Sapere Aude project: Deciphering the Signaling Networks of PARP Inhibitors by Quantitative Mass Spectrometry – University of Copenhagen

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In June 2014 Michael L. Nielsen was awarded the prestigious Sapere Aude grant from The Danish Council for Independent Research (Research Manager) for his pioneering research project, focusing on deciphering the signaling networks of PARP inhibitors by quantitative mass spectrometry.


Mammalian cells are constantly exposed to genotoxic stress arising from various intracellular and extracellular sources, and cells have therefore developed sophisticated mechanisms to detect and deal with cellular damage1,2. PTMs significantly contribute to the regulation of these processes, and my research group at the Center for Protein Research (CPR) has actively been engaged in developing proteomics technologies for comprehensive analysis of PTM patterns in human cells3,4. Poly(ADP-ribosyl)ation (PARylation), which is catalyzed by several members of the PARP protein family5, is a PTM that plays a pivotal role in the cellular stress response. In the presence of DNA damage the catalytic activity of PARP1 rapidly increases 10- to 500-fold over that of normal cells leading to the synthesis of poly(ADP-ribose) (PAR) chains on acceptor proteins within only a few minutes6. Despite that PARylation has been known for 50 years, until recently, surprisingly little was known about the molecular protein targets of the modification, mainly due to the lack of ‘unbiased’ technologies for detecting PARP substrates on a global scale7.

Since DNA repair defects often are associated with cancer, PARylation has received much attention as a potential target in cancer therapy. With the discovery that PARP inhibitors are toxic in certain cancer cell lines and human tumors, PARP inhibitors showed promising results in early clinical trials within two therapeutic cancer applications: (i) as chemo/radio-potentiator and (ii) as a stand-alone therapy for tumor types that are already deficient in certain types of DNA repair mechanisms6. While substantial progress has been made over recent years in the development of applicable, small molecule PARP inhibitors that show only little side effects (Table 1)8,9, the molecular details surrounding PARP inhibitor treatment still remain elusive 6. In particular, current knowledge on the intrinsic protein targets and amino acids affected by a specific PARP inhibitor treatment is lacking. Moreover, pivotal down-stream effects of PARP inhibitors on other DNA damage-related PTMs, such as lysine ubiquitylation, have only recently started to emerge10. Considering that the molecular actions of PARP inhibitors are likely to be pleiotropic and extend beyond DNA repair, the molecular mechanisms of PARP inhibitors, their effect on DNA repair and other biological processes, would be pertinent to decipher. This is particularly relevant with regard to long-term administration of PARP inhibitors that can cause changes in gene expression, or PTM pattern which may have lasting impacts on the cell and organism. Moreover, a thorough understanding of the molecular mechanisms underlying clinical resistance developed to PARP inhibitor treatment is urgently needed in order to design better therapeutic strategies11,12. This proposal aims at establishing advanced proteomics technologies based upon high-resolution mass spectrometry for unbiased and proteome-wide characterization of the molecular functions of PARP inhibitors. Collectively, such comprehensive studies will significantly improve our understanding of the role that PARylation and PARP inhibitors play in human cells.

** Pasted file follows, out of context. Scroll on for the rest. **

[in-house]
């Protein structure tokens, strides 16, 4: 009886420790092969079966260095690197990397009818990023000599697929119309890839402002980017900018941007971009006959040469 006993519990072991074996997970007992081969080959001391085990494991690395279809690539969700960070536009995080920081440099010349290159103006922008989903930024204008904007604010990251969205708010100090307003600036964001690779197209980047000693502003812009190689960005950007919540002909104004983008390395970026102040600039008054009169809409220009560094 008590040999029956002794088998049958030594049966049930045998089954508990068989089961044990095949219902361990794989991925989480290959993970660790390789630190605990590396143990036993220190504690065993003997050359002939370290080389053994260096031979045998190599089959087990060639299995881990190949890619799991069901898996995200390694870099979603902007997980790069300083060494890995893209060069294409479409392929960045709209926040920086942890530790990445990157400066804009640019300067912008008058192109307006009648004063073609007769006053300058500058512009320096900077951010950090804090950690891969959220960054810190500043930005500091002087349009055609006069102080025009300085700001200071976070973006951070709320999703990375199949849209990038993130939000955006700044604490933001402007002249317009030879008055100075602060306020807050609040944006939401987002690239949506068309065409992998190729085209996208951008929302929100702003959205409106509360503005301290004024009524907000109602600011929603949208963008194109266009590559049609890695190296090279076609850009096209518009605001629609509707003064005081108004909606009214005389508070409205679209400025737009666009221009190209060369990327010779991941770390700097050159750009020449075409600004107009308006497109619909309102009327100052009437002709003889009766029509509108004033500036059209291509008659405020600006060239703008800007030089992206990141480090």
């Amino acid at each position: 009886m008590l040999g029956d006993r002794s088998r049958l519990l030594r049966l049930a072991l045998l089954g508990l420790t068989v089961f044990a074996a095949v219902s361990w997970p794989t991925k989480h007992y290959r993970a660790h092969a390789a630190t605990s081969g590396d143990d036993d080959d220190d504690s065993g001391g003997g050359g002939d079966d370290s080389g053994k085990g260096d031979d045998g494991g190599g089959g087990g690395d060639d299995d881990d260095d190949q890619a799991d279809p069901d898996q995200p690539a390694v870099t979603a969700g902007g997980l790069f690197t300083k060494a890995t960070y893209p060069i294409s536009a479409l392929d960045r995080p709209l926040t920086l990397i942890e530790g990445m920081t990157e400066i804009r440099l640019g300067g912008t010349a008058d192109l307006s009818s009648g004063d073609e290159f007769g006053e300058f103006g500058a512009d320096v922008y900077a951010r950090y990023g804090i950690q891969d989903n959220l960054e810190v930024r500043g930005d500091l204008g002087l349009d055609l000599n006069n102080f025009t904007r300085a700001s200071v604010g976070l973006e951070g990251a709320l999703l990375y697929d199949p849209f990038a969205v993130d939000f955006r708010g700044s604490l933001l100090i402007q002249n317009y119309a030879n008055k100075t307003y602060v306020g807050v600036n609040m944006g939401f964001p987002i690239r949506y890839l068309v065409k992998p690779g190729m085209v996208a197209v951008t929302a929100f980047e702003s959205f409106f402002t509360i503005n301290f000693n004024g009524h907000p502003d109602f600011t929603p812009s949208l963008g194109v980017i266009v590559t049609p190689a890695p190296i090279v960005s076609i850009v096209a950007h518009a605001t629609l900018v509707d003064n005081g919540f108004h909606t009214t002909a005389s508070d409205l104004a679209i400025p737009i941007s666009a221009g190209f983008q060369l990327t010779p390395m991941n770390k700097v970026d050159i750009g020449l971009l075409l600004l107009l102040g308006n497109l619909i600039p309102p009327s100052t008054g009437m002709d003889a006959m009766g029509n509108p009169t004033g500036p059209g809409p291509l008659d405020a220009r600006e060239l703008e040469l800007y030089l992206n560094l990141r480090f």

1. Ciccia, A. & Elledge, S. J. The DNA damage response: making it safe to play with knives. Molecular cell 40, 179-204, (2010).
  2. Huen, M. S. & Chen, J. The DNA damage response pathways: at the crossroad of protein modifications. Cell Res 18, 8-16, (2008).
  3. Danielsen, J. M. et al. Mass spectrometric analysis of lysine ubiquitylation reveals promiscuity at site level. Mol Cell Proteomics 10, M110 003590, (2011).
  4. Wagner, S. A. et al. A proteome-wide, quantitative survey of in vivo ubiquitylation sites reveals widespread regulatory roles. Mol Cell Proteomics 10, M111 013284, (2011).
  5. Hassa, P. O. & Hottiger, M. O. The diverse biological roles of mammalian PARPS, a small but powerful family of poly-ADP-ribose polymerases. Front Biosci 13, 3046-3082, (2008).
  6. Rouleau, M., Patel, A., Hendzel, M. J., Kaufmann, S. H. & Poirier, G. G. PARP inhibition: PARP1 and beyond. Nat Rev Cancer 10, 293-301, (2010).
  7. Jungmichel, S. et al. Proteome-wide identification of poly(ADP-Ribosyl)ation targets in different genotoxic stress responses. Molecular cell 52, 272-285, (2013).
  8. Banerjee, S., Kaye, S. B. & Ashworth, A. Making the best of PARP inhibitors in ovarian cancer. Nat Rev Clin Oncol 7, 508-519, (2010).
  9. Chalmers, A. J., Lakshman, M., Chan, N. & Bristow, R. G. Poly(ADP-ribose) polymerase inhibition as a model for synthetic lethality in developing radiation oncology targets. Semin Radiat Oncol 20, 274-281, (2010).
  10. Altmeyer, M. et al. The Chromatin Scaffold Protein SAFB1 Renders Chromatin Permissive for DNA Damage Signaling. Molecular cell, (2013).
  11. Montoni, A., Robu, M., Pouliot, E. & Shah, G. M. Resistance to PARP-Inhibitors in Cancer Therapy. Frontiers in pharmacology 4, 18, (2013).
  12. Turner, N. C. & Ashworth, A. Biomarkers of PARP inhibitor sensitivity. Breast cancer research and treatment 127, 283-286, (2011).